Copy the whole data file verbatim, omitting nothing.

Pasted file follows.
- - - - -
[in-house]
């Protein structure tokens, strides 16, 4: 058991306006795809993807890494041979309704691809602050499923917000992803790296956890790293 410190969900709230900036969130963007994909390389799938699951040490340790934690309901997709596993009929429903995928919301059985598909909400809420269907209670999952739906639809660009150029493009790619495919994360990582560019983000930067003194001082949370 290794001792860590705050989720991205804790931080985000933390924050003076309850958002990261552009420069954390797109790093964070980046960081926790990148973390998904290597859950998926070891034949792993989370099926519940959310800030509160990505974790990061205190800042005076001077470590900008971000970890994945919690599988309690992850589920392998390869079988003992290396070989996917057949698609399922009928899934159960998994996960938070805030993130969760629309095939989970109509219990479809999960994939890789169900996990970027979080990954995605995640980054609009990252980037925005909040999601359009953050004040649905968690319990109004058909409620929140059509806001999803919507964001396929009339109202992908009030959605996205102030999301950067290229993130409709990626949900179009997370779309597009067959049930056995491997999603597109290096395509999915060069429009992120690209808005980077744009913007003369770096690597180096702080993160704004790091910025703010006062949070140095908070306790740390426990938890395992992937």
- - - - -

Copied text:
[in-house]
């Protein structure tokens, strides 16, 4: 058991306006795809993807890494041979309704691809602050499923917000992803790296956890790293 410190969900709230900036969130963007994909390389799938699951040490340790934690309901997709596993009929429903995928919301059985598909909400809420269907209670999952739906639809660009150029493009790619495919994360990582560019983000930067003194001082949370 290794001792860590705050989720991205804790931080985000933390924050003076309850958002990261552009420069954390797109790093964070980046960081926790990148973390998904290597859950998926070891034949792993989370099926519940959310800030509160990505974790990061205190800042005076001077470590900008971000970890994945919690599988309690992850589920392998390869079988003992290396070989996917057949698609399922009928899934159960998994996960938070805030993130969760629309095939989970109509219990479809999960994939890789169900996990970027979080990954995605995640980054609009990252980037925005909040999601359009953050004040649905968690319990109004058909409620929140059509806001999803919507964001396929009339109202992908009030959605996205102030999301950067290229993130409709990626949900179009997370779309597009067959049930056995491997999603597109290096395509999915060069429009992120690209808005980077744009913007003369770096690597180096702080993160704004790091910025703010006062949070140095908070306790740390426990938890395992992937």